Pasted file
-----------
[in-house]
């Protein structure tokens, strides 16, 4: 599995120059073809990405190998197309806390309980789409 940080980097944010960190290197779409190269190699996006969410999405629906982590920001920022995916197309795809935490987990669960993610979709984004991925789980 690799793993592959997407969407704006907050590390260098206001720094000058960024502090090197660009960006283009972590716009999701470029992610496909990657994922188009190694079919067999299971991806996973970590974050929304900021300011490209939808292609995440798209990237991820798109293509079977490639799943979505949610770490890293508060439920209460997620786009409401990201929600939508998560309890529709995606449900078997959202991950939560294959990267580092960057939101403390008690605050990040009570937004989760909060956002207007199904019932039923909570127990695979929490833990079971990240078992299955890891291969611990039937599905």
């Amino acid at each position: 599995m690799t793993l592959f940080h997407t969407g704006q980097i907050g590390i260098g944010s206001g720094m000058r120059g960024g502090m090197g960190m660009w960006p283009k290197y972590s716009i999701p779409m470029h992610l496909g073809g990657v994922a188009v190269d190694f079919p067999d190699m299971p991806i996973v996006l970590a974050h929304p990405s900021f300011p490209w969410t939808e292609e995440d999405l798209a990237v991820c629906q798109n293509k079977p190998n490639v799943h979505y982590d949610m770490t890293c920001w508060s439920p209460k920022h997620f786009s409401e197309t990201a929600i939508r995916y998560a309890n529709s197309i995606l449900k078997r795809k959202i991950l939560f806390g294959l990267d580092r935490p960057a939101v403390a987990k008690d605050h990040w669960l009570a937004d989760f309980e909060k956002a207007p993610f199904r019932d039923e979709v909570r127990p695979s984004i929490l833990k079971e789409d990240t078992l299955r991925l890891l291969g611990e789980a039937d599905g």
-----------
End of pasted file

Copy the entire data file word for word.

[in-house]
């Protein structure tokens, strides 16, 4: 599995120059073809990405190998197309806390309980789409 940080980097944010960190290197779409190269190699996006969410999405629906982590920001920022995916197309795809935490987990669960993610979709984004991925789980 690799793993592959997407969407704006907050590390260098206001720094000058960024502090090197660009960006283009972590716009999701470029992610496909990657994922188009190694079919067999299971991806996973970590974050929304900021300011490209939808292609995440798209990237991820798109293509079977490639799943979505949610770490890293508060439920209460997620786009409401990201929600939508998560309890529709995606449900078997959202991950939560294959990267580092960057939101403390008690605050990040009570937004989760909060956002207007199904019932039923909570127990695979929490833990079971990240078992299955890891291969611990039937599905």
């Amino acid at each position: 599995m690799t793993l592959f940080h997407t969407g704006q980097i907050g590390i260098g944010s206001g720094m000058r120059g960024g502090m090197g960190m660009w960006p283009k290197y972590s716009i999701p779409m470029h992610l496909g073809g990657v994922a188009v190269d190694f079919p067999d190699m299971p991806i996973v996006l970590a974050h929304p990405s900021f300011p490209w969410t939808e292609e995440d999405l798209a990237v991820c629906q798109n293509k079977p190998n490639v799943h979505y982590d949610m770490t890293c920001w508060s439920p209460k920022h997620f786009s409401e197309t990201a929600i939508r995916y998560a309890n529709s197309i995606l449900k078997r795809k959202i991950l939560f806390g294959l990267d580092r935490p960057a939101v403390a987990k008690d605050h990040w669960l009570a937004d989760f309980e909060k956002a207007p993610f199904r019932d039923e979709v909570r127990p695979s984004i929490l833990k079971e789409d990240t078992l299955r991925l890891l291969g611990e789980a039937d599905g």